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Astronomy - Popular Astronomy | The Doomsday Lobby

The Doomsday Lobby

Hype and Panic from Sputniks, Martians, and Marauding Meteors

Volume package: Copernicus

Bennett, James T.

2010, VII, 200p.

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  • Controversial, outspoken, and provocative perspective on the political influence over scientific research
  • Colorful stories of dramatic episodes, including the race-to-space, meteor scares, and the current debate over global warming
  • References to popular press and culture; an engaging style that will appeal to a broad spectrum of readers
From the race-to-space in the 1950s to the current furor over global warming, James Bennett traces the subtle and not-so-subtle ways in which government has co-opted scientific research and reinforced a culture in which challengers to proscribed wisdom are frozen out. Ripped from the headlines, Bennett offers a compelling, entertaining, and thought-provoking perspective on political influence in scientific research and its implications for a democratic society. Praise for The Doomsday Lobby "During the Nineteenth Century, almost entirely on private funding, American science grew from practically nothing to world class. Now, however, over fifty percent of American science is funded by the federal government. Dr. Bennett traces the path, "crisis" after "crisis," by which American science became practically an arm of the federal government. His tale is a cautionary one, warning against future "crisis mongers" who would extend the government's already majority control of American science even further. His warning is a timely one, and it should be heeded." Joseph P. Martino, author of Science Funding: Politics and Porkbarrel "Bennett's latest book offers a challenging interpretation of the rise of the American federal science establishment since World War II. Focusing primarily on the growth of the space program, Bennett argues that crisis, real or imagined, is the source of state power and state funding for science. The Doomsday Lobby offers what no doubt will be viewed as a controversial contribution to the history of American science policy, and more broadly to an understanding of the role of the state in society." James D. Savage, Professor of Politics, University of Virginia, and author of Funding Science in America James T. Bennett is Eminent Scholar and William P. Snavely Professor of Political Economy and Public Policy at George Mason University, and Director of The John M. Olin Institute for Employment Practice and Policy. He is the author or editor of over a dozen books, including Unhealthy Charities, The Politics of American Feminism, Stifling Political Competition, and Not Invited to the Party.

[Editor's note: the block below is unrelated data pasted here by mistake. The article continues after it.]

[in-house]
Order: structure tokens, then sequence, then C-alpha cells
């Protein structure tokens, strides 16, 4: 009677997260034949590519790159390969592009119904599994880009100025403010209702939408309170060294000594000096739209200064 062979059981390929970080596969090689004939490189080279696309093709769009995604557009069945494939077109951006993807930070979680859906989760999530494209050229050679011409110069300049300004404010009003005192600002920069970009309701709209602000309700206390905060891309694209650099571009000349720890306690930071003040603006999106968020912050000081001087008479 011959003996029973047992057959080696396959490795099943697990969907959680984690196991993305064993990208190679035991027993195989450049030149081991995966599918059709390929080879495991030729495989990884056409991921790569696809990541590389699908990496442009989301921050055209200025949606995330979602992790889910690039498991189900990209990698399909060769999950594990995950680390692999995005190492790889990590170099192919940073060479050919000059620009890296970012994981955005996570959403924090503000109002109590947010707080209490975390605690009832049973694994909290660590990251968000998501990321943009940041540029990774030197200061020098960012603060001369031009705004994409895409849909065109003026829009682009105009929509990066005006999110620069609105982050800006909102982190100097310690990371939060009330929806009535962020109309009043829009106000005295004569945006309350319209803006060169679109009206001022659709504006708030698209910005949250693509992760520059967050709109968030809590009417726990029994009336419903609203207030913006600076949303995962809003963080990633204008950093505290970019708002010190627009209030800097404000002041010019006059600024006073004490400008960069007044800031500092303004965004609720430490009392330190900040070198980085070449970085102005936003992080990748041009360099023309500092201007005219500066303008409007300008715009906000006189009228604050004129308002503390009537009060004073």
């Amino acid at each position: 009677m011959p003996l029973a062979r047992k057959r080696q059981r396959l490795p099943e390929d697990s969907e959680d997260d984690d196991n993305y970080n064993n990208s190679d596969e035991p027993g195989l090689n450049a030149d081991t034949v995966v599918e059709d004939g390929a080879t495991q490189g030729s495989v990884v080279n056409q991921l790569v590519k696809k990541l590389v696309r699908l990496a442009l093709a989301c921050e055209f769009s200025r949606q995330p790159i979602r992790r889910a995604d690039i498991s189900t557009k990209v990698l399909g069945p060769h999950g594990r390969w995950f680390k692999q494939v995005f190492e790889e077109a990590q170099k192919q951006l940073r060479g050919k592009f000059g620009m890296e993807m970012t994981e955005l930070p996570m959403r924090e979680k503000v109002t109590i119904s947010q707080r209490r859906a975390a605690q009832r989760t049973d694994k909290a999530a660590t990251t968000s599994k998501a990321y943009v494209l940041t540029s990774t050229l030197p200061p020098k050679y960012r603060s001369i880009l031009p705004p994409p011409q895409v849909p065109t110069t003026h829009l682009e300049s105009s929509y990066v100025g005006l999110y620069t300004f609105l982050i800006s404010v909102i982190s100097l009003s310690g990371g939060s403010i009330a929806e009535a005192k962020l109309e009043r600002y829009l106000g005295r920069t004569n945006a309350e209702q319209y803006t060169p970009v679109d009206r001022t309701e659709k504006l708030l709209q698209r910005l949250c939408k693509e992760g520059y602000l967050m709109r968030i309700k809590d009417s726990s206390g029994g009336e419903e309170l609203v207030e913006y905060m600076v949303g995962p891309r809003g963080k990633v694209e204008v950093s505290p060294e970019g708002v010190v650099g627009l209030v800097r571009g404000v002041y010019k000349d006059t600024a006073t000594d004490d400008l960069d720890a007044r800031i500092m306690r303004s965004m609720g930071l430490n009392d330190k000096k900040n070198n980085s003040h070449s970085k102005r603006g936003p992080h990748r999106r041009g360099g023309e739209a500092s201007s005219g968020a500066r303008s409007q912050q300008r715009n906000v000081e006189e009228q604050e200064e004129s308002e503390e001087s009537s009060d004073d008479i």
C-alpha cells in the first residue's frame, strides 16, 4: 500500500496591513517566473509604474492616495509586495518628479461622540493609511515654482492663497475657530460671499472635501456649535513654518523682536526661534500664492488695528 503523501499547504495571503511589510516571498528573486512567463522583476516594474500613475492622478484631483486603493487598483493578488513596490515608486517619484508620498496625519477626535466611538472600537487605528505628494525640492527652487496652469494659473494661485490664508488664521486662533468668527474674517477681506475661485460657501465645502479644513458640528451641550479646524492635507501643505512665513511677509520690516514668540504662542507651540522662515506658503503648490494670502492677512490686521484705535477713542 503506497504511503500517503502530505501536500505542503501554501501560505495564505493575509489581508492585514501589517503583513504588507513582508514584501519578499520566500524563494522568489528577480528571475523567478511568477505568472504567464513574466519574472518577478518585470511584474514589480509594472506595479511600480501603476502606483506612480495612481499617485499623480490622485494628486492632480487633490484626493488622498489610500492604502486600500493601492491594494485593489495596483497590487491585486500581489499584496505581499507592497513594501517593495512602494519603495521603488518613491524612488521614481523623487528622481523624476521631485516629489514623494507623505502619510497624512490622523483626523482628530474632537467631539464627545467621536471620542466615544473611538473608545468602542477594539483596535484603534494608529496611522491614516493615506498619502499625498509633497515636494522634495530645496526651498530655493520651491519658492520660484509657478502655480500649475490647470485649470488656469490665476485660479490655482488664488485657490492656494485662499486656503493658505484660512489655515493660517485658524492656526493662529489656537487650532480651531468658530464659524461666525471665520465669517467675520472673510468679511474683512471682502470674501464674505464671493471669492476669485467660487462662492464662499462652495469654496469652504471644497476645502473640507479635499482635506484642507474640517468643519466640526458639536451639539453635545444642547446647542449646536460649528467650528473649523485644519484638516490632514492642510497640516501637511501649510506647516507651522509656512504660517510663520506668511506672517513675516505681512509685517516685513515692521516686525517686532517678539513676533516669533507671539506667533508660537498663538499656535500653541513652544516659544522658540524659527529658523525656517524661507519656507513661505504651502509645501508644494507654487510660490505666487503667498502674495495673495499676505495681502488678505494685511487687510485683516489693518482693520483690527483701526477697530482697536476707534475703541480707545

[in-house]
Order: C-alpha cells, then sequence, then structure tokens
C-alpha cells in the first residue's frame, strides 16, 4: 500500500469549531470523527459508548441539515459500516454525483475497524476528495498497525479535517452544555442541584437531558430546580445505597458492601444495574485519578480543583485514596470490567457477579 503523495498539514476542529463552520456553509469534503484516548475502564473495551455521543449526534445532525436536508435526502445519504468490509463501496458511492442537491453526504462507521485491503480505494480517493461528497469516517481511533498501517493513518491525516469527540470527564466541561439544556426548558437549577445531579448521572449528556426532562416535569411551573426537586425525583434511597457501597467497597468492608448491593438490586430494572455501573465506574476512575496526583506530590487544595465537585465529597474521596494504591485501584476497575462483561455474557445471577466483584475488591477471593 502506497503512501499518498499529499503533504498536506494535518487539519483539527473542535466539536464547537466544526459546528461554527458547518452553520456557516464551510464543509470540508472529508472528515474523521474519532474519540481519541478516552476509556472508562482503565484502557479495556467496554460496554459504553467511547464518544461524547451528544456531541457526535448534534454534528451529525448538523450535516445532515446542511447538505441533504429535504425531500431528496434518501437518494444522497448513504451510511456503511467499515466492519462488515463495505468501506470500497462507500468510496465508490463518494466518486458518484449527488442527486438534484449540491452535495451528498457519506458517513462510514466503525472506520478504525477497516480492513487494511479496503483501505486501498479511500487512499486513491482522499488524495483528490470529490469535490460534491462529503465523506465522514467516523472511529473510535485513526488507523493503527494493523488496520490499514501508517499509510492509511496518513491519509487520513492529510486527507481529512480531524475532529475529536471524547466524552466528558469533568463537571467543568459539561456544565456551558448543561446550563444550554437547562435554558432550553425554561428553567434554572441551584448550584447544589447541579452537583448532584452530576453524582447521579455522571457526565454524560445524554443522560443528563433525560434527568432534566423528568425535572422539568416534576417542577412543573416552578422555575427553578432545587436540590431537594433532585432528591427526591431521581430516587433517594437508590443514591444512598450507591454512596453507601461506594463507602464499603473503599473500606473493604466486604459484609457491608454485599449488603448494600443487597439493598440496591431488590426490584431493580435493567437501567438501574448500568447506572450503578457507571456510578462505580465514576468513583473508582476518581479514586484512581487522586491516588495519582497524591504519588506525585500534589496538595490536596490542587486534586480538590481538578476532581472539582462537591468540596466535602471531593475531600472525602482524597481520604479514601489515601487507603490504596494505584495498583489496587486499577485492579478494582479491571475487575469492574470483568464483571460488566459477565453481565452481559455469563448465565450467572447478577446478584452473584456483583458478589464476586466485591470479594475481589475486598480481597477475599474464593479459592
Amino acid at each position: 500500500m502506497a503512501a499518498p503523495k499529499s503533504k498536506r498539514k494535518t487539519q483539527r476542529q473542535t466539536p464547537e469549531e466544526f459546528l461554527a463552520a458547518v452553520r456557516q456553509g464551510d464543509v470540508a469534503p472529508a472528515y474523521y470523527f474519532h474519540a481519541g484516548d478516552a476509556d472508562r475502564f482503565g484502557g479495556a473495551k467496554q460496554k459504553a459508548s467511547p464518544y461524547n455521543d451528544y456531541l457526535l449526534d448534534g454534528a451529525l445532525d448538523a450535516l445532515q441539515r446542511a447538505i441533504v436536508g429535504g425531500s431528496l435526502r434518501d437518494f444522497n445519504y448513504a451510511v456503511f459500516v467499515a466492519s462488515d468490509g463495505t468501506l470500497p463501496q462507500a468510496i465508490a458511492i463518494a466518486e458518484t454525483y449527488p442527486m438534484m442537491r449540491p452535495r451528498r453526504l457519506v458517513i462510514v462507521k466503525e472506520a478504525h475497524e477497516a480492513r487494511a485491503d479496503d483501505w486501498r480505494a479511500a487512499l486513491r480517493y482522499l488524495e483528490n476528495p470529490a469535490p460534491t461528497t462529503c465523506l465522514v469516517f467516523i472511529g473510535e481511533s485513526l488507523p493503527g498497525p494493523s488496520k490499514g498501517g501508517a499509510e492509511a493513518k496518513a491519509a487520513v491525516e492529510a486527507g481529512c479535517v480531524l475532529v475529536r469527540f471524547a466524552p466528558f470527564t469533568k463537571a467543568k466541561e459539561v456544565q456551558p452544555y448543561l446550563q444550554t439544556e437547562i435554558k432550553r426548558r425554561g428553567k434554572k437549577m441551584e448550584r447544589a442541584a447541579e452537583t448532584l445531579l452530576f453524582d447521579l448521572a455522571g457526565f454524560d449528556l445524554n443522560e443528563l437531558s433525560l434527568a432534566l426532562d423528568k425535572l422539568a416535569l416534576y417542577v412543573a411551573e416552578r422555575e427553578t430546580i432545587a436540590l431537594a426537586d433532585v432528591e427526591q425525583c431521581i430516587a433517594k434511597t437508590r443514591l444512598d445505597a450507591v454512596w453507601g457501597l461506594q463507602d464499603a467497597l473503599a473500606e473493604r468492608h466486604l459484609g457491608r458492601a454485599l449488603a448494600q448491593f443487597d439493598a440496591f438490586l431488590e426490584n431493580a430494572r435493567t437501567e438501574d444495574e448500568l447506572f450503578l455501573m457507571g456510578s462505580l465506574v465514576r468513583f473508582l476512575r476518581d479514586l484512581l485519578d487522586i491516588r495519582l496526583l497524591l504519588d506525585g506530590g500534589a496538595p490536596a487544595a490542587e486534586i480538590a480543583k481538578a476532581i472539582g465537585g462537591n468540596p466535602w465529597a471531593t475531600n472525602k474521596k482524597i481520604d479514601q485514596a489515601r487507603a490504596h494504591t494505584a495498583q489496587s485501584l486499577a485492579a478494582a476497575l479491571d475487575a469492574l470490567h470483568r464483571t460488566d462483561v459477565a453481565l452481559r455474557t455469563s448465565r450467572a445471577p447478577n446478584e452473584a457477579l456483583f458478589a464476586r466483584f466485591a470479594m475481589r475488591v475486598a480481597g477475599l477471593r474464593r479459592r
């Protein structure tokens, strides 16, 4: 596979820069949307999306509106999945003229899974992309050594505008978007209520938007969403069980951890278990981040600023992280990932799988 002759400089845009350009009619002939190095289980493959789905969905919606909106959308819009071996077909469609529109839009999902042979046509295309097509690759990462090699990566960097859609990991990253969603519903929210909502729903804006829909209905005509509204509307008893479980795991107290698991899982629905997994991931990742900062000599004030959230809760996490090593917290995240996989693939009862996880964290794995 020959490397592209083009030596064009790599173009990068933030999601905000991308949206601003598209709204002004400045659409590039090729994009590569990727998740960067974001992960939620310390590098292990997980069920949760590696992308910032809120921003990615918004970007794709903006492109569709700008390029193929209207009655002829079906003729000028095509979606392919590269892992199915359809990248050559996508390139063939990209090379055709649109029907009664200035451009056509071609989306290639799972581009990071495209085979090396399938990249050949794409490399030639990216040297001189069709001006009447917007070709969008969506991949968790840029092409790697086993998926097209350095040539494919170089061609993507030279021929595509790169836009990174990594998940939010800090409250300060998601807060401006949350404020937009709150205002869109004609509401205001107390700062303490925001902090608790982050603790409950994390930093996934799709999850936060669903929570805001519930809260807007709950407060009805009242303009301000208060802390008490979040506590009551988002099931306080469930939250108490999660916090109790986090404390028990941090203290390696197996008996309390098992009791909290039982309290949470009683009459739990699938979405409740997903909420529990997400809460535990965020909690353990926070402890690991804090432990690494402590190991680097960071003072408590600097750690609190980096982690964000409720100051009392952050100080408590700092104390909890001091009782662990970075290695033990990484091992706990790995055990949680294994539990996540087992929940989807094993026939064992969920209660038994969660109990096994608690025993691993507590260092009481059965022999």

Content Level » Popular/general

Keywords » Big Science - National Academy of Sciences - National Aeronautics and Space Administration (NASA) - National Science Foundation (NSF) - Policy - global warming - political patronage - politics - scientific funding

Related subjects » Political Science - Popular Astronomy - Popular Science

Table of contents 

and Overview.- American Science before the Bomb.- Dr. Bush Fathers a Foundation.- Oh Sputnik! How the Educationists Prospered from a Russian Satellite.- To Mars! (But Why?).- The Chicken Littles of Big Science; or, Here Come the Killer Asteroids!.- Conclusion: The Only Way to Keep the Sky from Falling Is….

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